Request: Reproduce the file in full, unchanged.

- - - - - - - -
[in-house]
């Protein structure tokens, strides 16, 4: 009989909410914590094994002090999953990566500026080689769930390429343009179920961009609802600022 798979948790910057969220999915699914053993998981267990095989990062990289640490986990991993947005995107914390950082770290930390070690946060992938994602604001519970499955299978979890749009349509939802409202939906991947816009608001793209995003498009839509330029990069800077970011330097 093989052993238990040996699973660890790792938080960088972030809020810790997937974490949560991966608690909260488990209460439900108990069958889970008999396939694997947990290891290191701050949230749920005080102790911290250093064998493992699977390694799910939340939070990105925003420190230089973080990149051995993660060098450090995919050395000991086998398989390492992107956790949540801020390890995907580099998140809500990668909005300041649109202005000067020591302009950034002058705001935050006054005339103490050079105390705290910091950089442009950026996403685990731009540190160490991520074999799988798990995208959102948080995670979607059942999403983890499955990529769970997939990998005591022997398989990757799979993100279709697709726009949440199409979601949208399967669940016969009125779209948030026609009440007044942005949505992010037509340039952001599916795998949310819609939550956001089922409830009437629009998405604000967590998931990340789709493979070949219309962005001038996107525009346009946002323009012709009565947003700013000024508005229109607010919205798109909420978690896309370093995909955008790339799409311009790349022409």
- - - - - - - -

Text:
[in-house]
């Protein structure tokens, strides 16, 4: 009989909410914590094994002090999953990566500026080689769930390429343009179920961009609802600022 798979948790910057969220999915699914053993998981267990095989990062990289640490986990991993947005995107914390950082770290930390070690946060992938994602604001519970499955299978979890749009349509939802409202939906991947816009608001793209995003498009839509330029990069800077970011330097 093989052993238990040996699973660890790792938080960088972030809020810790997937974490949560991966608690909260488990209460439900108990069958889970008999396939694997947990290891290191701050949230749920005080102790911290250093064998493992699977390694799910939340939070990105925003420190230089973080990149051995993660060098450090995919050395000991086998398989390492992107956790949540801020390890995907580099998140809500990668909005300041649109202005000067020591302009950034002058705001935050006054005339103490050079105390705290910091950089442009950026996403685990731009540190160490991520074999799988798990995208959102948080995670979607059942999403983890499955990529769970997939990998005591022997398989990757799979993100279709697709726009949440199409979601949208399967669940016969009125779209948030026609009440007044942005949505992010037509340039952001599916795998949310819609939550956001089922409830009437629009998405604000967590998931990340789709493979070949219309962005001038996107525009346009946002323009012709009565947003700013000024508005229109607010919205798109909420978690896309370093995909955008790339799409311009790349022409």